Heparan sulfate proteoglycans (HSPG) consist of a proteoglycan core protein covalently attached to heparan sulfate (HS) chains. These HS chains contain binding sites for numerous chemokines and growth factors. An emerging body of evidence suggests that specificity of chemokine and growth factor binding and activity is dependent upon the unique patterning of sulfated epitopes along the length of the HS chains. We have demonstrated that vascular injury invokes significant changes in the pattern of sulfated epitopes along the HS chains utilizing a sensitive state-of-the-art HPLC-based approach. These changes were accompanied by robust increases in the expression of enzymes that regulate HS sulfation. The initial sulfation reaction is catalyzed by a family of N-deacetylase-N-sulfotransferases (NDSTs). We identified a 20- fold increase in the most prevalent isoform, NDST1, following vascular injury in mice. The overall goal of this revised proposal is to establish the role of HS sulfation in vascular injury. To do this we will employ novel genetic murine models with targeted deletion of NDST1 in smooth muscle, and if necessary, additional targeted conditional deletions of enzymes that regulate HS sulfation and synthesis. A combination of genetic and biochemical approaches will be used in vivo and in vitro along with a newly established FACS-based approach to carefully define how HS sulfation influences the process of remodeling in response to injury. Specifically, we will: Test the hypothesis that decreasing HS sulfation leads to a reduction in lesion formation in response to injury. II. Test the hypothesis that decreasing HS sulfation impairs chemokine binding, expression, and activity. Understanding how the manipulation of HS structure and function in vivo affects vascular remodeling could have significant therapeutic value in treating vascular disease through the design of novel synthetic compounds that specifically modify HS. These studies will provide the first critical look at the impact of endogenous HS structure in vascular smooth muscle cells on the extent of injury and the regulation of chemokines.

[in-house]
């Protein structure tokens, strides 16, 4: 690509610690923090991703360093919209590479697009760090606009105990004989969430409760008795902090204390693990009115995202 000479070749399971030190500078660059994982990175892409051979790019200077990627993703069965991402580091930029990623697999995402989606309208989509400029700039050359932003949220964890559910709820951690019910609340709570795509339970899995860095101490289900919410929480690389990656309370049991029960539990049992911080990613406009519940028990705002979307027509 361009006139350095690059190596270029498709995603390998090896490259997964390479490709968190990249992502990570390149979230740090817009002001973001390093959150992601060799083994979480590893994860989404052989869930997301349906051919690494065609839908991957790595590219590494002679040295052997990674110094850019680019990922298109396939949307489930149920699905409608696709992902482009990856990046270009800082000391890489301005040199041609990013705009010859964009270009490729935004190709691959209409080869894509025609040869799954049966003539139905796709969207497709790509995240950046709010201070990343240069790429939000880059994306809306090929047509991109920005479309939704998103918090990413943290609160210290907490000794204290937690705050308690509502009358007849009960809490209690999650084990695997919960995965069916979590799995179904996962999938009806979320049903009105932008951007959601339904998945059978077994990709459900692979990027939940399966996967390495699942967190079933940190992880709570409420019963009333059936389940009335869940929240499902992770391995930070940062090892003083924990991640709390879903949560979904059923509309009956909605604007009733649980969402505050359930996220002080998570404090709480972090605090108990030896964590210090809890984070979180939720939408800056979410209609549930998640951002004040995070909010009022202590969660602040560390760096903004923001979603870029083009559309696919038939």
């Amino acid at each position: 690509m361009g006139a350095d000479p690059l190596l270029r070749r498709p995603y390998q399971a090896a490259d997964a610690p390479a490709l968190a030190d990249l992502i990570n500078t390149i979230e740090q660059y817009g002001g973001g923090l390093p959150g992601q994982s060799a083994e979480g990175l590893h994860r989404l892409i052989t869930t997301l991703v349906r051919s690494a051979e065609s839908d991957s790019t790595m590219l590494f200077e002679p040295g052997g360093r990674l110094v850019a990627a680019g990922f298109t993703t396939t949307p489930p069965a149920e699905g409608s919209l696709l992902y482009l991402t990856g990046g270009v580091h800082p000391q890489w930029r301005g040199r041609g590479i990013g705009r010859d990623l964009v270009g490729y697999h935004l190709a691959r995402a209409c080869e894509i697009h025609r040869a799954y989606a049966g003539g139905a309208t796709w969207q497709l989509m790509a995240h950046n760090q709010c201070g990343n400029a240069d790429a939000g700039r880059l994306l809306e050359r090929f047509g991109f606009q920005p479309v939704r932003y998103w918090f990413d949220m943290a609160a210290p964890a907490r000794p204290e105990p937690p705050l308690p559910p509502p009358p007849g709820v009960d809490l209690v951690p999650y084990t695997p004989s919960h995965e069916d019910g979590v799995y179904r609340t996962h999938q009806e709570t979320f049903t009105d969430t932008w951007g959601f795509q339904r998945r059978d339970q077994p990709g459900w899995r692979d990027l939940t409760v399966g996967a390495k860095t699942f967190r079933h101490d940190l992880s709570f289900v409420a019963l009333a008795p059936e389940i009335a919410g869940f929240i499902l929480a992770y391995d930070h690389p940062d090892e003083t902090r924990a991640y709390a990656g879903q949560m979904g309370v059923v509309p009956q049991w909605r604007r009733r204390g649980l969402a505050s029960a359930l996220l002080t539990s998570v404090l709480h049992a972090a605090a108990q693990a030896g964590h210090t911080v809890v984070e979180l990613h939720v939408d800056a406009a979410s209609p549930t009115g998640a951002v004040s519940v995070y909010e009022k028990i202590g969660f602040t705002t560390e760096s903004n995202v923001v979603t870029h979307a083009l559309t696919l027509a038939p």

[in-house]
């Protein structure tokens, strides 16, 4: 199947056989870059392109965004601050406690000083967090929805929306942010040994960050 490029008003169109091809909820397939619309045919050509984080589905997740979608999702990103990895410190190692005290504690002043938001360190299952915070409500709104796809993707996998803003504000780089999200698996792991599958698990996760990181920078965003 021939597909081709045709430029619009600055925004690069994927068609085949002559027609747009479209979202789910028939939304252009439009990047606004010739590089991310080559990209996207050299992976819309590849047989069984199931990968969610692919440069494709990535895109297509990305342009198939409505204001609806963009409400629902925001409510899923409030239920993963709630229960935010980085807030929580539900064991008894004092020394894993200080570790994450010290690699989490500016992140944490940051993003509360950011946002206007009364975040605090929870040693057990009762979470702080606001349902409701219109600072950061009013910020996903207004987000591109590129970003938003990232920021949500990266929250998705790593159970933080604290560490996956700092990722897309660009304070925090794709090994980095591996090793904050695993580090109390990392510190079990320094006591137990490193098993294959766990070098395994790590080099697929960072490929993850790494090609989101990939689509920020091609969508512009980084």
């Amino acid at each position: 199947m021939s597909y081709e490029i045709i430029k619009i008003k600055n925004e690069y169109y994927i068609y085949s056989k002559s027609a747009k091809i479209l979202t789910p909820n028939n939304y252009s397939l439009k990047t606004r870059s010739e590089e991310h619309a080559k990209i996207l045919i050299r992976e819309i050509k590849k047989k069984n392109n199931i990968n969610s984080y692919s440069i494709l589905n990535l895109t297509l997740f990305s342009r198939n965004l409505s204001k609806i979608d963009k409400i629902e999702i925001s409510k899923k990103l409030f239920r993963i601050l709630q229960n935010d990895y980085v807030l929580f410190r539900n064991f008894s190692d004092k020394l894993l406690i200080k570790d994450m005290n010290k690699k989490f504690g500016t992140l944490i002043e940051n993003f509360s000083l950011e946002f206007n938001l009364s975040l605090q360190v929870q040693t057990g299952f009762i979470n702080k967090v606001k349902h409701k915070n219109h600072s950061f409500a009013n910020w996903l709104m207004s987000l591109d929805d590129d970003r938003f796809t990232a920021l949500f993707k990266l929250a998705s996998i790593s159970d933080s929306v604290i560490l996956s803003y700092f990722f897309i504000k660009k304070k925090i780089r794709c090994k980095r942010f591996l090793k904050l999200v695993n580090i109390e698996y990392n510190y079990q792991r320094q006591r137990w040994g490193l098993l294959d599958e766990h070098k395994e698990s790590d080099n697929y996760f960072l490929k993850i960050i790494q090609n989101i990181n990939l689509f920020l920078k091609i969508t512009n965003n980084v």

National Institute of Health (NIH)
National Heart, Lung, and Blood Institute (NHLBI)
Research Project (R01)
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Vascular Cell and Molecular Biology Study Section (VCMB)
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Gao, Yunling
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University of Minnesota Twin Cities
Internal Medicine/Medicine
Schools of Medicine
United States
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